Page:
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The Forum > Article Comments > Is trade liberalisation a panacea for poverty? > Comments

Is trade liberalisation a panacea for poverty? : Comments

By Dionisio Da Cruz Pereira, published 19/10/2010

Proponents of globalisation believe that trade liberalisation is the key to fight poverty in developing countries.

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All the economic issues turn on underlying issues of epistemology. *How do we know* that economic phenomenon A has caused economic phenomenon B? How do we know, for example, that trade liberalization has caused poverty? Or wealth?

Obviously if our line of reasoning on this question is confused, we will get policy measures backwards.

The positivist schools of economics, which are the mainstream, say that you treat the problem like a problem in the natural sciences. You use Occam’s Razor to float a most parsimonious hypothesis. You then test the hypothesis, by experimentation, or by empirical observation.

The problem with this approach is that other people are not animals on your farm, are not compounds in your laboratory, for you to perform experiments on their lives, liberty, and property. And as for empirical observation, society is highly complex with contingent variables. Just because A comes before B, doesn’t mean that A caused B. Correlation is not causation. Empirical observation by itself cannot say whether a particular result is *because of* policy, or *despite* policy. All empirical observations must always resolve back to understanding based in pure theory; otherwise they wouldn’t make sense and people wouldn’t be able to communicate with each other.

The other possibility is to take axioms, self-evident propositions of human action, and to reason by logical deduction therefrom.

In a nutshell, if trade liberalization causes poverty, then presumably restricting trade causes wealth. Think about it. Those arguing so have only two options: either
a) assert that the theoretical maximum possible wealth for mankind would come from restricting all trade, so everyone would work in isolation. That’s obviously wrong, isn’t it?; or
b) assert that freedom of trade creates greater wealth up to a certain point, but that thereafter, restriction of trade creates greater wealth. Then the problem is to identify that point and say why, and how you know; and then to distinguish, of all the billions of transactions taking place, which ones or which categories lead to greater wealth, and which to greater poverty; and why, and how do you know?

Take it away, pinkos.
Posted by Peter Hume, Tuesday, 19 October 2010 9:05:48 AM
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The fact that poverty persists in India doesn’t mean that economic liberalisation has been a failure. Since the government began liberalising its economy in the early 1980s India’s economic growth rates have picked up and poverty rates have fallen. Other welfare measures such as literacy and life expectancy have improved. It would be unrealistic to expect living standards to rise from third to first world standards in less than a generation, but India is at least heading in the right direction. In contrast, under the protectionist/interventionist policies of the 1960s and 1970s, economic growth barely kept pace with population growth.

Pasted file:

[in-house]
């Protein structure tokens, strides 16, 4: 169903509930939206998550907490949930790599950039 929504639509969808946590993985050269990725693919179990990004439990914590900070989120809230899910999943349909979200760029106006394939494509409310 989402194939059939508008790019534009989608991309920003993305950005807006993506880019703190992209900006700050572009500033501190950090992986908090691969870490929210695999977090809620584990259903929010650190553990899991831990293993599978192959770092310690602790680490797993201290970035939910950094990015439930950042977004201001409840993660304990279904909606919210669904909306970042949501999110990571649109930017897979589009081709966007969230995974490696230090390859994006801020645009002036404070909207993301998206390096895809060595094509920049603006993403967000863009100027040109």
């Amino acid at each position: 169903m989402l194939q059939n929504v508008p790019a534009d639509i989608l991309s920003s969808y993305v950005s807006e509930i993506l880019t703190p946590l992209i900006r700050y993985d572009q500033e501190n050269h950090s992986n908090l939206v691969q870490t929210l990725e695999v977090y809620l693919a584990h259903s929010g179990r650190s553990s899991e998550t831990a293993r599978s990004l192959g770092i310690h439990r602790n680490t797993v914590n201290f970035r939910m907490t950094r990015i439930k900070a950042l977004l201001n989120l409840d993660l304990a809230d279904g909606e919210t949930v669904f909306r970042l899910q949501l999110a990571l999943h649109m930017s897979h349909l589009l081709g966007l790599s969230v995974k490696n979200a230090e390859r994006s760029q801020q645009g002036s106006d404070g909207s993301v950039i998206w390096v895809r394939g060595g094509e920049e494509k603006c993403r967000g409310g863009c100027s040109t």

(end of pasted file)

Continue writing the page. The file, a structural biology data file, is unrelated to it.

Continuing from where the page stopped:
China’s economic success has been even more startling, with hundreds of millions of people lifted out of absolute poverty in the past 30 years. And while its human right record is deplorable, things were hardly better under the cultural revolution and great leap forward.

According To the Millennium Development Goals Report 2010:

“Measured at the $1.25 a day poverty line, poverty rates [in India] are expected to fall from 51 per cent in 1990 to 24 per cent in 2015, and the number of people living in extreme poverty will likely decrease by 188 million.”

World Bank data show that in China the decline in poverty is even more striking, falling from 84% in 1981 to 16% in 2005 and expected to reach around 5% by 2015 – raising more than 400 million people out of extreme poverty. This is the largest, fastest, reduction in poverty in human history.
Posted by Rhian, Tuesday, 19 October 2010 6:10:05 PM
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The key tp fighting poverty is reform of the banking system.see You can download this award winning free doco.

By virtue of creating all our new currency for GDP+inflation,the banks milk countries of the necessary money to make their countries grow.In Aust the is $8000 for every working person,stolen and loaned back to us as debt.Our new money is created as debt.
Posted by Arjay, Wednesday, 20 October 2010 5:53:25 AM
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In your own country, there has to be a proper system of taxation, relatively high tax, about 70% to keep obscene incomes out of the picture, and zero tax on about $30,000 today to conform to the required 30% of GDP. From here, any trade between countries, there should be recognition of comparing the tax system in each country, there isn't very much chance of fair trade when one country has a low top tax and the other a high top tax, the affects on each country is very different. A country that has been regarded as an advanced country and its government commences trading it's coal and other non renewable, non value added resources, and receiving manufactured goods as the reciprocal trade, will lose its manufacturing industries, and revert to being a 3 rd world country, just as is happening to Australia these last 40 years. You can blame both governments, State and federal, the people can't do much except to kick out the party at the next election, but you have to have a good party to put back in, and that is something we haven't got.
Posted by merv09, Wednesday, 20 October 2010 1:16:50 PM
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